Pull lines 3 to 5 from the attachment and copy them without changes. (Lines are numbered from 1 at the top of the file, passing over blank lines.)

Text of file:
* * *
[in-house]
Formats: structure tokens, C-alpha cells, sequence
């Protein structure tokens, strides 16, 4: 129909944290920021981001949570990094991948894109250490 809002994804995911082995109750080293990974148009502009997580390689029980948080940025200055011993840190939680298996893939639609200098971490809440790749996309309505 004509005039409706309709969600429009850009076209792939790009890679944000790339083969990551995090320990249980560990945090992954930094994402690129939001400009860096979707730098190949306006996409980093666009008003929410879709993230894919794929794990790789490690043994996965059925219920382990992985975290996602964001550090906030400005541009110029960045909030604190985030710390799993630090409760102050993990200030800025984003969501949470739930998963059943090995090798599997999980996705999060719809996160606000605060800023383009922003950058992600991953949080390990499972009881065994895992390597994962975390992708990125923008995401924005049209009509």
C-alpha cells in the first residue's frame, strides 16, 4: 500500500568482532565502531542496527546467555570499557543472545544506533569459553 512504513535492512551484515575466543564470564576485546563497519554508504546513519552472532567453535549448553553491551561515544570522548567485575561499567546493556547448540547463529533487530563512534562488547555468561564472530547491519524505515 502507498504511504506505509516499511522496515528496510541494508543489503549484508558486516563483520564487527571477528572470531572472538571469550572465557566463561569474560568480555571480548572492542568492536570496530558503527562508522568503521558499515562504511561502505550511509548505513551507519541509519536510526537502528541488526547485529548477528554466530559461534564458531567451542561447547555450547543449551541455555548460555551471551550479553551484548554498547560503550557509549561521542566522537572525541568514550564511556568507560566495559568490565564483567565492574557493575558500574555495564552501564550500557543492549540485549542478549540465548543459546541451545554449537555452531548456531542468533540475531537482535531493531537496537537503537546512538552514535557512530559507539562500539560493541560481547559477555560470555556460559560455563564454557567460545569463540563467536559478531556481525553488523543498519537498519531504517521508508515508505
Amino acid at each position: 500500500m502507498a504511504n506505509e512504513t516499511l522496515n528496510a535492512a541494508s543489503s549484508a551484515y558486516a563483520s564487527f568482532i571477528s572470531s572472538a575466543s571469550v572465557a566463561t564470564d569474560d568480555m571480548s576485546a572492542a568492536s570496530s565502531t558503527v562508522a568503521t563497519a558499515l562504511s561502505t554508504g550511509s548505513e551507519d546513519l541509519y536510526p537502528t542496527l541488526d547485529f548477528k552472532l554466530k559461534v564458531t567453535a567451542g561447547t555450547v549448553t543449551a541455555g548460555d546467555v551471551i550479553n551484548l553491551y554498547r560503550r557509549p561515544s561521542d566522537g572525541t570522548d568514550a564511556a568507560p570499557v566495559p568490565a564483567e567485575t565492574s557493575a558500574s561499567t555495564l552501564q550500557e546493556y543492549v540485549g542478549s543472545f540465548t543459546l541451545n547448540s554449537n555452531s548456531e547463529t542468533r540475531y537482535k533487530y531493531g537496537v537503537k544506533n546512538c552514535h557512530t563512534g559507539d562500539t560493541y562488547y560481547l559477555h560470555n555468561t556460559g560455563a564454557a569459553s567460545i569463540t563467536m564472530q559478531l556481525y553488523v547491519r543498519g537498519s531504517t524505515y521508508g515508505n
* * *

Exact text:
């Protein structure tokens, strides 16, 4: 129909944290920021981001949570990094991948894109250490 809002994804995911082995109750080293990974148009502009997580390689029980948080940025200055011993840190939680298996893939639609200098971490809440790749996309309505 004509005039409706309709969600429009850009076209792939790009890679944000790339083969990551995090320990249980560990945090992954930094994402690129939001400009860096979707730098190949306006996409980093666009008003929410879709993230894919794929794990790789490690043994996965059925219920382990992985975290996602964001550090906030400005541009110029960045909030604190985030710390799993630090409760102050993990200030800025984003969501949470739930998963059943090995090798599997999980996705999060719809996160606000605060800023383009922003950058992600991953949080390990499972009881065994895992390597994962975390992708990125923008995401924005049209009509």
C-alpha cells in the first residue's frame, strides 16, 4: 500500500568482532565502531542496527546467555570499557543472545544506533569459553 512504513535492512551484515575466543564470564576485546563497519554508504546513519552472532567453535549448553553491551561515544570522548567485575561499567546493556547448540547463529533487530563512534562488547555468561564472530547491519524505515 502507498504511504506505509516499511522496515528496510541494508543489503549484508558486516563483520564487527571477528572470531572472538571469550572465557566463561569474560568480555571480548572492542568492536570496530558503527562508522568503521558499515562504511561502505550511509548505513551507519541509519536510526537502528541488526547485529548477528554466530559461534564458531567451542561447547555450547543449551541455555548460555551471551550479553551484548554498547560503550557509549561521542566522537572525541568514550564511556568507560566495559568490565564483567565492574557493575558500574555495564552501564550500557543492549540485549542478549540465548543459546541451545554449537555452531548456531542468533540475531537482535531493531537496537537503537546512538552514535557512530559507539562500539560493541560481547559477555560470555556460559560455563564454557567460545569463540563467536559478531556481525553488523543498519537498519531504517521508508515508505
Amino acid at each position: 500500500m502507498a504511504n506505509e512504513t516499511l522496515n528496510a535492512a541494508s543489503s549484508a551484515y558486516a563483520s564487527f568482532i571477528s572470531s572472538a575466543s571469550v572465557a566463561t564470564d569474560d568480555m571480548s576485546a572492542a568492536s570496530s565502531t558503527v562508522a568503521t563497519a558499515l562504511s561502505t554508504g550511509s548505513e551507519d546513519l541509519y536510526p537502528t542496527l541488526d547485529f548477528k552472532l554466530k559461534v564458531t567453535a567451542g561447547t555450547v549448553t543449551a541455555g548460555d546467555v551471551i550479553n551484548l553491551y554498547r560503550r557509549p561515544s561521542d566522537g572525541t570522548d568514550a564511556a568507560p570499557v566495559p568490565a564483567e567485575t565492574s557493575a558500574s561499567t555495564l552501564q550500557e546493556y543492549v540485549g542478549s543472545f540465548t543459546l541451545n547448540s554449537n555452531s548456531e547463529t542468533r540475531y537482535k533487530y531493531g537496537v537503537k544506533n546512538c552514535h557512530t563512534g559507539d562500539t560493541y562488547y560481547l559477555h560470555n555468561t556460559g560455563a564454557a569459553s567460545i569463540t563467536m564472530q559478531l556481525y553488523v547491519r543498519g537498519s531504517t524505515y521508508g515508505n